Tar Surfacing Irene, tar driveways Irene
Tar surfacing Irene (also referred to a ‘Tar and Chip’or TAC Paving) has a long history. Way before there were asphalt plants producing hot-mix, roadways needed structure and stabilization. For over 150 years, the simple technique of applying a thick layer of tar to a well-graded road base and covering it with aggregate was relied on to expand early road infrastructure at tar surfacing near me.
The increased use of Tar surfacing Irene and Paving has become the future of the global pavement industry.
Municipalities and across the globe have opted for tar and chip paving as the method of constructing new, low-traffic roads as well as preserving existing pavement surfaces to extend their lifespan.
Tar and Chip Paving is used confidently on low traffic roads because it offers a greater lifetime value with long-term use.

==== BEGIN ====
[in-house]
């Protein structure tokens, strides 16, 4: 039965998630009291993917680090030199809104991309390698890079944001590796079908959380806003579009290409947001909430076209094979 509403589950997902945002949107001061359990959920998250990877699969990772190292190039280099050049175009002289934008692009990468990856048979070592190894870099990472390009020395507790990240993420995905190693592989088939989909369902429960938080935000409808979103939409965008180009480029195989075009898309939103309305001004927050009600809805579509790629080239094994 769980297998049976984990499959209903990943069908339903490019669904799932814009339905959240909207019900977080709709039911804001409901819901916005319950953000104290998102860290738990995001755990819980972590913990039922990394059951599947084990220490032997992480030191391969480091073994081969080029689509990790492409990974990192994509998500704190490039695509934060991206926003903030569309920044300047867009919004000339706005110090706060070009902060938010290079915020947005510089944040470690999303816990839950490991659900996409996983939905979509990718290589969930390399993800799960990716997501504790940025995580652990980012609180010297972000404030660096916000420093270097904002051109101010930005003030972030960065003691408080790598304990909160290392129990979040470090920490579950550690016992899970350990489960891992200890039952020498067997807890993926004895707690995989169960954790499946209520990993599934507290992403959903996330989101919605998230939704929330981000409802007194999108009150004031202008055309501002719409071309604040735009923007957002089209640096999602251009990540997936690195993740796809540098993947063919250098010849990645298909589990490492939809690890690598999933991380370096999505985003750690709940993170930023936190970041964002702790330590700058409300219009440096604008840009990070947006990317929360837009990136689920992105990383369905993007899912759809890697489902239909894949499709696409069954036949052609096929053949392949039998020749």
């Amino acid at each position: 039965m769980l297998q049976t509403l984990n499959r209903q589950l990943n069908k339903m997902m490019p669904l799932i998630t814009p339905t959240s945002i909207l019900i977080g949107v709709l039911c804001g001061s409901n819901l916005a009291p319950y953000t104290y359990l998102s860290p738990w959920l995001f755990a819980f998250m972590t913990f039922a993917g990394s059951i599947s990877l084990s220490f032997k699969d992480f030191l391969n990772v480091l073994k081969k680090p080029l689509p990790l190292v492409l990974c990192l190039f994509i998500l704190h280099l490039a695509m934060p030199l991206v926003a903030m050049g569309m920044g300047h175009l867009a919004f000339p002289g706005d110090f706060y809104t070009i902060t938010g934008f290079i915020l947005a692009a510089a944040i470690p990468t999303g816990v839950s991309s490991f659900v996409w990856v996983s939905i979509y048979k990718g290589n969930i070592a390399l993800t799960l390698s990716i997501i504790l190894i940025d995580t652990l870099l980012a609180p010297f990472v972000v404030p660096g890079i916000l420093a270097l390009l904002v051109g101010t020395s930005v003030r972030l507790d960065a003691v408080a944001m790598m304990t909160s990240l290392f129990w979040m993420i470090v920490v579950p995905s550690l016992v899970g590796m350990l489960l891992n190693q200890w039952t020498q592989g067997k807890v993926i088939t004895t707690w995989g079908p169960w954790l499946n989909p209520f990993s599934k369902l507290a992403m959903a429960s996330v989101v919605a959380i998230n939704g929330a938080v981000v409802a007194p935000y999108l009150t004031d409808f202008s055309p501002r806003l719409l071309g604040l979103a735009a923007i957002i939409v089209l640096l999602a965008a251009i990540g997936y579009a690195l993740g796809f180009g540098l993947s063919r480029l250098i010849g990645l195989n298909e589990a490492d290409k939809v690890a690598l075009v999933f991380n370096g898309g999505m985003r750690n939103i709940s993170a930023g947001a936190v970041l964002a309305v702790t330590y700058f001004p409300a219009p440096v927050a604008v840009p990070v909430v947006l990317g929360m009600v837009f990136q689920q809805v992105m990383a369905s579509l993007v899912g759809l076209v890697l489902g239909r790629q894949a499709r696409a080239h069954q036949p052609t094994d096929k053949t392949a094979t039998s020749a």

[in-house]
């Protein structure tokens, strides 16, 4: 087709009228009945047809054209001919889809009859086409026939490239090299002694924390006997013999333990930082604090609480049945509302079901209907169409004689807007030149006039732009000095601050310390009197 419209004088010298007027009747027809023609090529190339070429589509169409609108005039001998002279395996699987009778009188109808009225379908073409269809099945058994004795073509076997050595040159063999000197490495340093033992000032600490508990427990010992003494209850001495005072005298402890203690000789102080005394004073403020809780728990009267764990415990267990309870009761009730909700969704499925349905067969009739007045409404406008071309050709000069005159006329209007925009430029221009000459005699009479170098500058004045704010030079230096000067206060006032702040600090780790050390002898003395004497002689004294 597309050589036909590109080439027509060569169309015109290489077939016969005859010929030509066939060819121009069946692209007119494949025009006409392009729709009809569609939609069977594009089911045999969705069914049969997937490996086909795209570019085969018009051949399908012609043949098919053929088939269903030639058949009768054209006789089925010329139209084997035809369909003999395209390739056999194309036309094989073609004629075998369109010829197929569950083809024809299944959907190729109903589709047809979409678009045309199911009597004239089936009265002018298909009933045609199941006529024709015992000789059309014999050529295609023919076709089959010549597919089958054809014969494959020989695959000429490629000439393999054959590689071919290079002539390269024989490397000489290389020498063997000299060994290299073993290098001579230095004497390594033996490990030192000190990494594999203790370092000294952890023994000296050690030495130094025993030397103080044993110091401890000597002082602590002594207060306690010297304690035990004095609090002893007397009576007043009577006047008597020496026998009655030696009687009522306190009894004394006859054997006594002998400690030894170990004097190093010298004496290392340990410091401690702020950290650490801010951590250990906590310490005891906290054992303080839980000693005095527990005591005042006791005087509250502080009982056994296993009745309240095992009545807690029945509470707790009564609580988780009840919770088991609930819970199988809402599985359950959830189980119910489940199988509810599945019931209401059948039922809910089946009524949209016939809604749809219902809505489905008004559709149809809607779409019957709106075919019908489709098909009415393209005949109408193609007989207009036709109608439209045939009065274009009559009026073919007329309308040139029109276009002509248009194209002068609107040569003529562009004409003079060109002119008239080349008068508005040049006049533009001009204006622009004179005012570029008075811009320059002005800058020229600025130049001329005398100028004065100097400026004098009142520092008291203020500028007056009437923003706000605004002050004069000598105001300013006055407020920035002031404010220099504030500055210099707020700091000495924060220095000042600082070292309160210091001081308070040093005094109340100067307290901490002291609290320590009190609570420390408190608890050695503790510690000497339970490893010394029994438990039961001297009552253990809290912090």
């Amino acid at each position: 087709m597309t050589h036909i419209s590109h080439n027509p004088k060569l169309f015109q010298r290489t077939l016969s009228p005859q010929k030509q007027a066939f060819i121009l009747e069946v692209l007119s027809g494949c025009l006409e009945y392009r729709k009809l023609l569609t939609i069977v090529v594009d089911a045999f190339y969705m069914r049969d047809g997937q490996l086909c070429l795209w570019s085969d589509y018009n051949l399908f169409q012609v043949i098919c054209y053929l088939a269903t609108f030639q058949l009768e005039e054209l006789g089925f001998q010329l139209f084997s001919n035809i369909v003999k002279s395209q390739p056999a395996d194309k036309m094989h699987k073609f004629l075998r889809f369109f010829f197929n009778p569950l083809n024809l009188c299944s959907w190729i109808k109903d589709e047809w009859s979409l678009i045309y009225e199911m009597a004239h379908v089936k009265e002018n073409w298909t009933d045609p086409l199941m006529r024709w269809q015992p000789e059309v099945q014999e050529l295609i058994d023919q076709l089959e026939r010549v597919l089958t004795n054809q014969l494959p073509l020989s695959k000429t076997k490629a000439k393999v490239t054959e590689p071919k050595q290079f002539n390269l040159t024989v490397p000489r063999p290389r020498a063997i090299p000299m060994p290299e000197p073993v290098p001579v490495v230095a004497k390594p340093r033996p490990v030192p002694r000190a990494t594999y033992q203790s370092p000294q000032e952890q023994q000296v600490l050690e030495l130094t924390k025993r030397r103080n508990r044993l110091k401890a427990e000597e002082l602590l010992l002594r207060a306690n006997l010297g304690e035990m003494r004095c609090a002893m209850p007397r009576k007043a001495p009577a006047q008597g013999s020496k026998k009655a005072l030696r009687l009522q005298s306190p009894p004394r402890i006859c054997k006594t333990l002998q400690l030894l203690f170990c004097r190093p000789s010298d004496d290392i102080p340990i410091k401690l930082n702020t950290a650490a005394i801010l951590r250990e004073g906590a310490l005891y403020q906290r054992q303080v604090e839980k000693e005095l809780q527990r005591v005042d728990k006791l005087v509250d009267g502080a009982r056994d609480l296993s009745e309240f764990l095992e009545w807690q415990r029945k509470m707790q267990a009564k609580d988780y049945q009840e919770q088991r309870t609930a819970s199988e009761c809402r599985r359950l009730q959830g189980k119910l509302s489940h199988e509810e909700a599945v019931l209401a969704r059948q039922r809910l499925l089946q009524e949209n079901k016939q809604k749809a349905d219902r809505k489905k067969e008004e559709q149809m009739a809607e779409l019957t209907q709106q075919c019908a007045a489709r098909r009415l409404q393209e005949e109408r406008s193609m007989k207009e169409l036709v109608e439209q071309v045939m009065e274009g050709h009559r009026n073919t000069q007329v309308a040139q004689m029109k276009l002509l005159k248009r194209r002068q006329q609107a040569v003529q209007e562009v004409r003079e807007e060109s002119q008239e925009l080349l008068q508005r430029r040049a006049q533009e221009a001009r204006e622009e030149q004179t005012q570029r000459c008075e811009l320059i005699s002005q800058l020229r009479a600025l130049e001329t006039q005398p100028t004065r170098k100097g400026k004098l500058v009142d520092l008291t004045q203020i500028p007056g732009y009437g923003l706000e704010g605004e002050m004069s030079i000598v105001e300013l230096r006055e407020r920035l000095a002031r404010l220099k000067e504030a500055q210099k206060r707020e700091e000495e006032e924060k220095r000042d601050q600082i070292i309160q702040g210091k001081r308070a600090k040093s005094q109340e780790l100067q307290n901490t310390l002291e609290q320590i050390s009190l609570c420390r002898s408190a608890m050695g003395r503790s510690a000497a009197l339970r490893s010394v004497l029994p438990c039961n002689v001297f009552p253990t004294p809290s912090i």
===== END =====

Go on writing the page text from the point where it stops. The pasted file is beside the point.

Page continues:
Tar surfacing Irene are the most low-traffic driving surfaces we have. A load-support grid is installed with your new base, thoroughly compact and laser-fine grade before paving. It is then installed to certified specification for roadways with a proprietary asphalt mix and topped with a speciality pavement coating.
Unlike asphalt, Tar surfacing Irene doesn’t lose its stone binders through UV exposure. That means it will continue to flex as the ground moves, long-term. The way asphalt deteriorates is first by sun oxidation of asphalt binders (asphalt turns from black to grey) and as the surface becomes more brittle and vulnerable to ground movement, it begins to crack. Once cracking begins, it’s near impossible to stop.
Because TAC pavement is created with layers of a proprietary liquid asphalt blend with aggregates on top, the sun is unable to oxidize the binder as it’s covered by stone. Likewise, your Tar and Chip pavements can be easily renewed at the end of their lifecycle with a cost-effective new layer. Your pavement will never need to be replaced, your original investment is no longer a sunk-cost and your Tar and Chip paving surface will only become stronger in the long run.